Of Mics and Men in Harlem


Only a select few noticed when a triggerman shot Lamont Coleman dead in front of the stooped brownstone apartment building where he grew up. His death was a blurb on MTV, a half-page obituary in a handful of hip-hop magazines. After all, Lamont Coleman was only Big L, the man who guided the first steps of gold-plated rapper Cameron “Cam’ron” Giles and the multiplatinum phenomenon known as Mase. Big L never topped the charts, but upon his death he was still far beyond random rhymes bouncing off benches and trees in the park.

He was a chapter in an ongoing saga, the story of Harlem. He took two aspiring NBA players at Manhattan Center High School and showed them another way out of Harlem besides the ball and the hoop. One found his way to fame through his best friend; the other reached hip-hop’s pinnacle, then threw in the towel to follow God. Both have new records out this summer—as, posthumously, does Big L himself.

Like most MCs, Coleman started rhyming during his adolescence, dropping rhymes on the stoops of Harlem Village apartment buildings and later in the halls of Julia Richmond High School. It was here that he earned the name Big L, for his lyrical prowess—he stood about five foot eight. The words he scribbled in class notebooks bore daily witness to the menagerie of images filling his brain. He wrote about the bloody shoot-outs and drug deals on his street corner, the piercing hunger that accompanies poverty, and the fathomless camaraderie between friends that is a signature part of ghetto life.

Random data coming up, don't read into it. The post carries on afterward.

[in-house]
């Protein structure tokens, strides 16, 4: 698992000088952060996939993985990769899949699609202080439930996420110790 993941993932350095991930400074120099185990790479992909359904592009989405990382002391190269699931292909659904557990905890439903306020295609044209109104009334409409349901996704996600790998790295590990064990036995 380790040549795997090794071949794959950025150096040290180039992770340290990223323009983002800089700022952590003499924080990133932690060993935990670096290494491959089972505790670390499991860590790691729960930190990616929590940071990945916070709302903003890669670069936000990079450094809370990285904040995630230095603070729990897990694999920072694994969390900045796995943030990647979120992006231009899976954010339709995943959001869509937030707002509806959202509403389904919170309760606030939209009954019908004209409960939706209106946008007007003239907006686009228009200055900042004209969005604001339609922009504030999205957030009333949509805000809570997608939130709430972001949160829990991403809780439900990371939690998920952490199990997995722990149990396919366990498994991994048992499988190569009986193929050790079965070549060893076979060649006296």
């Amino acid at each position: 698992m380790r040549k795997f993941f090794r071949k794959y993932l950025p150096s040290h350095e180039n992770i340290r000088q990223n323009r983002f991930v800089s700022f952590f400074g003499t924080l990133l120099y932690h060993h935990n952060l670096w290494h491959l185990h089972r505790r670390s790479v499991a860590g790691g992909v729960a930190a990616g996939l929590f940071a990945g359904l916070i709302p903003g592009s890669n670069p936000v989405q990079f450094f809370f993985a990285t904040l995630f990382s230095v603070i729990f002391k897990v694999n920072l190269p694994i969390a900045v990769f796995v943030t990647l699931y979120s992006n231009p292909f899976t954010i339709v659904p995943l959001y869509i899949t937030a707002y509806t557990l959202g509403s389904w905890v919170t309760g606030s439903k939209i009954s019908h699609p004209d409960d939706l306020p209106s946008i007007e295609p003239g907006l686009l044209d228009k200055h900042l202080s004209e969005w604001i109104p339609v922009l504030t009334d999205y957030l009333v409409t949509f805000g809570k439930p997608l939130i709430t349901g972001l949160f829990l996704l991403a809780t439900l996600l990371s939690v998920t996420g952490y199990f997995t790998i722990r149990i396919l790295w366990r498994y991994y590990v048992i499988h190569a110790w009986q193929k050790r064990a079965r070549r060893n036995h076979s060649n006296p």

Coleman’s vivid couplets earned him a place as one of the youngest members of D.I.T.C. (Diggin in the Crates crew), a squad of rappers and producers who held an imperial reputation in Harlem’s early ’90s hip-hop scene. After several cameos and one 12-inch single, L signed to Columbia in 1992. His first album, fittingly titled Lifestylez Ov Da Poor and Dangerous, was released in 1995. From the moment he signed his contract, L wasn’t just dreaming of expensive cars and jewelry—he was also looking at the future. In the park at 139th and Lenox Avenue he cleared a cipher for a crew of neighborhood MCs in hopes that someday they too might sip the nectar of stardom.

Hip-hop is all about crews. Since the music’s beginnings, neighborhood MCs, DJs, graffiti writers, and breakers found safety in numbers and created sanctuaries from the gang violence, unemployment, and destitution that inundated their lives. At its best a crew is a unit overflowing with love and loyalty; at its worst, it devours itself. Even with an album in the racks and a video on BET, Big L spent hours trading verses in the neighborhood park. Through his rhymes and encouragement, L was a role model who proved that rapping could be more than just something to pass the time.